Review: Faith Clashes with Family in the Superbly Acted “To She Who Waits”

To She Who Waits

Written by Bob Clyman

Directed by Maria Aladren

Presented by The American Renaissance Theater Company at Theatre 54

244 W. 54th St., 12th floor, Manhattan, NYC

May 23-June 8, 2019

Carol Todd and Lee Eden. Photo credit: Michele Becker
Set primarily in Mccullough County, the geographical heart of Texas, 2018 Kaufman Award-winner Bob Clyman’s new play, To She Who Waits, has at its own heart a perceptively drawn and keenly affecting mother-daughter relationship. When we first meet Meg (Carol Todd), her 16 year-old daughter Hannah (Lee Eden) is angrily calling her a liar during a court-appointed visit. Meg has a limited time before the court system, along with Hannah herself, decides whether Hannah will be returned to her mother’s custody and move to Austin or will remain in the extremist Christian community called “The Realm” to which her father, Jack (Brian Homer), signed over legal guardianship of Hannah before he died. To She Who Waits uses this central conflict to explore the messy complexities of family, fulfillment, and belief with a clear-eyed acuity bolstered by assured direction and artful performances.

Much of the play weaves seamlessly forward and backward in time as, in preparation for her custody hearing, Meg discusses with her no-nonsense lawyer, Sheila (Kathleen Swan), her conversations with Hannah recorded during their courthouse visits and the family history that has brought them to this point. Meg and Jack’s marriage is born of an accidental, though not unwelcome, pregnancy. Eventually, frustrated at work and unhappy at the lack of additional children, Jack becomes vulnerable to the sense of purpose and belonging offered by their church’s new pastor, the end-times preacher Uncle, smartly never shown onstage. Jack’s dedication to Uncle and his teachings drives a wedge between him and his wife that leads to divorce, progressively deteriorating shared custody of Hannah, and a restraining order. In the course of this, Hannah ends up living exclusively with her father, and, as Meg says at one point, the one who leaves always looks like the villain. Meanwhile, Uncle has established The Realm and has been accumulating children, legally signed over from unstable situations, through “scriptural adoption.” Meg is the first to resist in court, but will the lure of french fries, internet access, and lactose intolerance pills be enough to break through to a daughter who is deeply hurt by and resentful of what she sees as her mother’s abandonment?

The play’s title—which recalls Puritan writer John Milton’s famous line, concluding a sonnet in which he worries that his blindness will preclude him from honoring God with his talent, “They also serve who only stand and wait”—might apply to any of the three women at its center: Sheila has been waiting for, as evocatively she puts it, the mother she needs (in order to challenge Uncle’s church in court); Meg has been waiting for years to reunite with Hannah; and Hannah herself has stopped waiting for her mother and now waits only for God to bring about the apocalypse. The men’s waiting is less humanly oriented, unless one counts Jack’s fitful hope that Meg will renounce her path in life and embrace Uncle’s: Uncle’s Realm is conceived as a place to await the arrival of God, and Jack speaks, not unlike Milton, of the religious importance of waiting and of the ability to, he says, hear God in the silence. If Jack, like Hannah, has stopped waiting for Meg and now waits only for God, so Hannah, like Jack, uses faith (and substitute mothers) to fulfill emotional needs and to fill in absences.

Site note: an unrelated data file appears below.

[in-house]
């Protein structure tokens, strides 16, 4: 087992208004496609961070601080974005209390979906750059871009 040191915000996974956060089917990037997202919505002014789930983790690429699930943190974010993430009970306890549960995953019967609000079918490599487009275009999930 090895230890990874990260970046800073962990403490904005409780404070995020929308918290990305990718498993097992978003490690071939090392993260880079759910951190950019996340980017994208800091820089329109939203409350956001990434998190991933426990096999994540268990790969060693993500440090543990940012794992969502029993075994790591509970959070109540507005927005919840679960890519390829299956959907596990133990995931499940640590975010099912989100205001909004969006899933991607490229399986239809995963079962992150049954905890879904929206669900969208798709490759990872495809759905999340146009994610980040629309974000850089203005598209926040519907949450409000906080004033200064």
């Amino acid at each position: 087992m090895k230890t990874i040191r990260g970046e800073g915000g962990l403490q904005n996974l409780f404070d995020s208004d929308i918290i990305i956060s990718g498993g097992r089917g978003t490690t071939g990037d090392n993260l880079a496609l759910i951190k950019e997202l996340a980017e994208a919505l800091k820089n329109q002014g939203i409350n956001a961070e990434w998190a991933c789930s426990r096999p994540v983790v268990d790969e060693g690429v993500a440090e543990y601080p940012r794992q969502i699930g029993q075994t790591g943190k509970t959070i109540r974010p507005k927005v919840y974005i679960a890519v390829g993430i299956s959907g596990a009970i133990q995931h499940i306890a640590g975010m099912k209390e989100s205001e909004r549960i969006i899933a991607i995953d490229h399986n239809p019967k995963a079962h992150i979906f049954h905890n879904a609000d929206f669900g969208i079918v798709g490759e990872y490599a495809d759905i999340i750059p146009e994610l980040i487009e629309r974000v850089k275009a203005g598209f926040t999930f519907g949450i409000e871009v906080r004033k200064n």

Kathleen Swan and Carol Todd. Photo credit: Michele Becker 
Hannah at some moments misremembers or misrepresents her past with her mother in what is likely actually anger at Meg for leaving father and her. At base, Hannah feels and acts much the same as many an angry teen or/and child of divorce, albeit intensified by her religious indoctrination. Homer convincingly shows not only Jack’s increasingly single-minded religiosity and corresponding will to control his family but also the sincerity of his feelings for them, even tied up as they are in his extremism. This portrayal, including its glimpses of these relationships in better times, renders it heartbreaking that this one thing is poisoning this working-class family, but that one thing is more than sufficient. Fittingly, all four actors remain on stage for almost all of the play, whether a direct part of a given scene or not, Sheila reacting to and taking notes on the proceedings and Jack a constant present-absence upstage. The characters are written and embodied such that one never loses the sense that they are real, complicated people. There is often also a sense of people caught in larger systems, making their flawed ways as best they can, such as the way in which the play critiques Uncle’s species of religion but doesn’t condemn Hannah for believing (or her mother for not). Todd gives a magnificent, lived-in performance as Meg, shot through with an often weary resolve. Eden’s Hannah strikes a layered balance of defensiveness and genuineness; and Swan lends compelling dimension both to Sheila, especially notably in a late, climactic story of a previous client, and to Mother Becca, in some ways a hesitant opposite to the brusque lawyer and whose acceptance of Uncle’s advice leads to an ironic outcome.

While Clyman’s characters would probably agree that there are some things for which one should wait, seeing this excellent, memorably acted production is not one of them.

-John R. Ziegler and Leah Richards

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